Dear Jewish Week,
November's article 'Invisible Disability' Kids are being Left Out' struck a chord with me. My 12 year old son, Akiva, has a more visible disability - Down Syndrome and PDD - and yet, he is often just as invisible in community life. While he has many adult friends at Kehilat Mayanot in Jerusalem(where we regularly attend), and is welcomed when he arrives, he tends to remain by our side during Shabbat services. He's outgrown the children's service - he's too big to sit with the little ones - and we no longer have the patience to accompany him. Most kids don't know how to relate to him and he lacks the social skills to make appropriate overtures even though he loves contact with other children.
When we lived in Brooklyn and attended the Kane Street Synagogue, we often wondered how we'd ever find a way to connect him with the other kids of the community. Once a child passes through the cute toddler stage (when all the teenage girls lavish attention), if they can't run with the pack they get left behind. If a kid has more moderate or 'invisible' issues, they suffer even more - they look like the others but can't cope with the typical kids social pace and demands. When we left Brooklyn and moved to Jerusalem, community life became even harder. At least in Brooklyn, everyone knew us and knew Akiva. Here, we were brand new and people weren't used to Akiva's noisy shul presence, consequently, we didn't feel welcome in every shul.
Inclusion and acceptance are critical areas that need to be developed in every area of Jewish life - as an ethical, social and necessary Jewish value. Parents need to be educated and children taught to watch, care and include - with love and acceptance.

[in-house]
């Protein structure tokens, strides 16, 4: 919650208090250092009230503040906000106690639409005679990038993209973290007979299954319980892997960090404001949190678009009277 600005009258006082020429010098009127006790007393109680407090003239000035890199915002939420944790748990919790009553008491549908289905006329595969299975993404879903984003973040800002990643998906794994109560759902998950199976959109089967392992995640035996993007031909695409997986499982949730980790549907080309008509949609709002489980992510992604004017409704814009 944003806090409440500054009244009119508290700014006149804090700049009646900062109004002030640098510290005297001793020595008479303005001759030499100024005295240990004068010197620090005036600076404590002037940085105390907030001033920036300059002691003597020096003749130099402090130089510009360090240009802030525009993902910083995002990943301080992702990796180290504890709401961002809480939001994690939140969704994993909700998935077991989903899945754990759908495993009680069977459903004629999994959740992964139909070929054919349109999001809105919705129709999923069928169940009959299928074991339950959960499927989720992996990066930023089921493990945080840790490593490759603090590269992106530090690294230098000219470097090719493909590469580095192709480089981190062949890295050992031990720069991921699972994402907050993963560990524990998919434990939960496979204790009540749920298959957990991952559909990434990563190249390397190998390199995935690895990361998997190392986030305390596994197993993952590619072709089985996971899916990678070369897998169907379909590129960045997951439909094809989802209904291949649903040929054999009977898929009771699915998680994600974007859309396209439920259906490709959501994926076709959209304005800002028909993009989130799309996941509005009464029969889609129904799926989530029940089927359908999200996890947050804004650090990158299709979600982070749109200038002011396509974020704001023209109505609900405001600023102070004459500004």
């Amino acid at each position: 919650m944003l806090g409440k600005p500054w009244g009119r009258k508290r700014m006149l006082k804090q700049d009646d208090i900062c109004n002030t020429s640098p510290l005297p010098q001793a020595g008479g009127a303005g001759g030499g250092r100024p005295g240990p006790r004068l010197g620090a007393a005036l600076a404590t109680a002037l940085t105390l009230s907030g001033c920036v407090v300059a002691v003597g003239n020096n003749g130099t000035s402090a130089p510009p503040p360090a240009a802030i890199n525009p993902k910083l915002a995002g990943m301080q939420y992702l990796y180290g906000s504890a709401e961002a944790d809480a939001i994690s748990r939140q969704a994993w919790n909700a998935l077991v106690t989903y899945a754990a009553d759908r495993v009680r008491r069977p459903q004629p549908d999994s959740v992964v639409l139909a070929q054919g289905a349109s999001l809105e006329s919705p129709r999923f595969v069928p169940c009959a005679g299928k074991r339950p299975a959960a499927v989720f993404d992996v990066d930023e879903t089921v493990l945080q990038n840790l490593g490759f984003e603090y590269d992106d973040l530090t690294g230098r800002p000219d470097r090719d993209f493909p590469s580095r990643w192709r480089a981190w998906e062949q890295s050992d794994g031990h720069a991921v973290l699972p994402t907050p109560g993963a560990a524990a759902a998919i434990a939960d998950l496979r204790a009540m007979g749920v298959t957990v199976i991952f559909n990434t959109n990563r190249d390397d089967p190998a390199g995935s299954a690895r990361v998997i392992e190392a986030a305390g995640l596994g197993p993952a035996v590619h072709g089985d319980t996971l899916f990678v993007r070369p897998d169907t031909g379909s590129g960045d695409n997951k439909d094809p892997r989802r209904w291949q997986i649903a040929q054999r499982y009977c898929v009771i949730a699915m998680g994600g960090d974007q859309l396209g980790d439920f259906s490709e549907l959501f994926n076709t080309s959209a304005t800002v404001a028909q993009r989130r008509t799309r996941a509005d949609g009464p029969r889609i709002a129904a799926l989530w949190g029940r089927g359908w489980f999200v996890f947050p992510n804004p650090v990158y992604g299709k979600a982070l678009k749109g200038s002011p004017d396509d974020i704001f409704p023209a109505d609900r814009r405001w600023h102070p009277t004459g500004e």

Looking to answer my own child's needs, I co-founded a new camp and after school program in Jerusalem that teaches these important skills - Shutaf. At Shutaf, we've developed a unique new inclusion model that that teaches these important values in real time. We 'include' the typical kids, who are outnumbered by kids with special needs - all types, all disabilities, visible and invisible. Differences are not such a big deal when everyone is having fun together - when the program is carefully planned and the staff well-trained. By leveling the playing field in such a dramatic fashion at Shutaf, we teach with a gentle hand and make a difference in the lives of all the kids that participate. And our teen program offers opportunities for the older set to feel less marginalized by their differences. They train and work and earn, alongside their typical peers and life looks just a bit more brighter.
It's not so impossible to create more programs like Shutaf in every community. Youth movement programs could be easily adapted to an inclusion model like Shutaf's. With proper parent support and education, barriers to such programs; fear, lack of awareness and experience, can be reduced and over time even eliminated.
Parents of kids with special needs have special needs. We need extra attention and effort paid - we tend to feel isolated and alone in our lives, even if we have good friends and seem involved in community life. The toll of caring for our kids takes a huge amount out of us. Making such efforts will go along way to bringing us back from the margins, from the 'invisible' corners of the community. And remember this - the typical kid and teen who has a positive experience now with a child with special needs may be the one who will hire him/her in the future, who will have less fear and more awareness that we're really all created in the image of G-d. Tikkun Olam - something we all need.
Executive Director and Founder, Shutaf.
Shutaf. Community. Inclusion. Fun.